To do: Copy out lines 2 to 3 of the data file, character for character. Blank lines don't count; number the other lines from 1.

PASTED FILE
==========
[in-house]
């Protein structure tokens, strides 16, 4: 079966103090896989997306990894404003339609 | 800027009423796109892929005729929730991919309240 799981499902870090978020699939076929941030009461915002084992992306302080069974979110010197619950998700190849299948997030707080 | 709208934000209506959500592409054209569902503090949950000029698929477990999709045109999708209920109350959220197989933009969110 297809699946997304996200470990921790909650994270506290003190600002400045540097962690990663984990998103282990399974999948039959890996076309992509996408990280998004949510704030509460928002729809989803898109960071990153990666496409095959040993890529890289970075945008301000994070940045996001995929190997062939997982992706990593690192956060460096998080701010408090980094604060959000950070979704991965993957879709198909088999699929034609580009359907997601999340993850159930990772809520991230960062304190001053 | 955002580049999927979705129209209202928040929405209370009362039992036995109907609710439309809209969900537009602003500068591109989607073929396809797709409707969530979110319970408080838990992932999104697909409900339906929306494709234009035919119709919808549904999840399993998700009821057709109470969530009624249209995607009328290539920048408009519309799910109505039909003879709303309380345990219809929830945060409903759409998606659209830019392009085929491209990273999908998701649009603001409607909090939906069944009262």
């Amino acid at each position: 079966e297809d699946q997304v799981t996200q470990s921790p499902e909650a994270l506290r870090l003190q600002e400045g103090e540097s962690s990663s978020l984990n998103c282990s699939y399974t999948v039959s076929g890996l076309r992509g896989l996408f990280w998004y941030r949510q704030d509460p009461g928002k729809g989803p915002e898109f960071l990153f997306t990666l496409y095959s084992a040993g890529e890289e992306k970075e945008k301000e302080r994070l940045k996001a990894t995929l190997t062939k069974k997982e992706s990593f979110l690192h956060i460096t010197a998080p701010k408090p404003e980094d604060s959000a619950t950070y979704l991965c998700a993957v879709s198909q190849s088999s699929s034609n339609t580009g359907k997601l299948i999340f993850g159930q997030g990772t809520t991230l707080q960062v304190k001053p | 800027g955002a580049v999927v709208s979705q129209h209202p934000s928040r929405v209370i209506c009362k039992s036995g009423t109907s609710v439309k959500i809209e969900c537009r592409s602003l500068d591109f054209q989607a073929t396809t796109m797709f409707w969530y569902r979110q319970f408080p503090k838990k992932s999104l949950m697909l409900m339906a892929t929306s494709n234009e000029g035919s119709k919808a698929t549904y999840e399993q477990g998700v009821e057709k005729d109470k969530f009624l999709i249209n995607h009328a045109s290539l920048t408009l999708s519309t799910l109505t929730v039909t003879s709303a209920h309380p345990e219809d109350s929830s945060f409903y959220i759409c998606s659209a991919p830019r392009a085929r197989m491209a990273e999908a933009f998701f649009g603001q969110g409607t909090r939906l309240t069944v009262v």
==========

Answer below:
């Protein structure tokens, strides 16, 4: 079966103090896989997306990894404003339609 | 800027009423796109892929005729929730991919309240 799981499902870090978020699939076929941030009461915002084992992306302080069974979110010197619950998700190849299948997030707080 | 709208934000209506959500592409054209569902503090949950000029698929477990999709045109999708209920109350959220197989933009969110 297809699946997304996200470990921790909650994270506290003190600002400045540097962690990663984990998103282990399974999948039959890996076309992509996408990280998004949510704030509460928002729809989803898109960071990153990666496409095959040993890529890289970075945008301000994070940045996001995929190997062939997982992706990593690192956060460096998080701010408090980094604060959000950070979704991965993957879709198909088999699929034609580009359907997601999340993850159930990772809520991230960062304190001053 | 955002580049999927979705129209209202928040929405209370009362039992036995109907609710439309809209969900537009602003500068591109989607073929396809797709409707969530979110319970408080838990992932999104697909409900339906929306494709234009035919119709919808549904999840399993998700009821057709109470969530009624249209995607009328290539920048408009519309799910109505039909003879709303309380345990219809929830945060409903759409998606659209830019392009085929491209990273999908998701649009603001409607909090939906069944009262």
């Amino acid at each position: 079966e297809d699946q997304v799981t996200q470990s921790p499902e909650a994270l506290r870090l003190q600002e400045g103090e540097s962690s990663s978020l984990n998103c282990s699939y399974t999948v039959s076929g890996l076309r992509g896989l996408f990280w998004y941030r949510q704030d509460p009461g928002k729809g989803p915002e898109f960071l990153f997306t990666l496409y095959s084992a040993g890529e890289e992306k970075e945008k301000e302080r994070l940045k996001a990894t995929l190997t062939k069974k997982e992706s990593f979110l690192h956060i460096t010197a998080p701010k408090p404003e980094d604060s959000a619950t950070y979704l991965c998700a993957v879709s198909q190849s088999s699929s034609n339609t580009g359907k997601l299948i999340f993850g159930q997030g990772t809520t991230l707080q960062v304190k001053p | 800027g955002a580049v999927v709208s979705q129209h209202p934000s928040r929405v209370i209506c009362k039992s036995g009423t109907s609710v439309k959500i809209e969900c537009r592409s602003l500068d591109f054209q989607a073929t396809t796109m797709f409707w969530y569902r979110q319970f408080p503090k838990k992932s999104l949950m697909l409900m339906a892929t929306s494709n234009e000029g035919s119709k919808a698929t549904y999840e399993q477990g998700v009821e057709k005729d109470k969530f009624l999709i249209n995607h009328a045109s290539l920048t408009l999708s519309t799910l109505t929730v039909t003879s709303a209920h309380p345990e219809d109350s929830s945060f409903y959220i759409c998606s659209a991919p830019r392009a085929r197989m491209a990273e999908a933009f998701f649009g603001q969110g409607t909090r939906l309240t069944v009262v």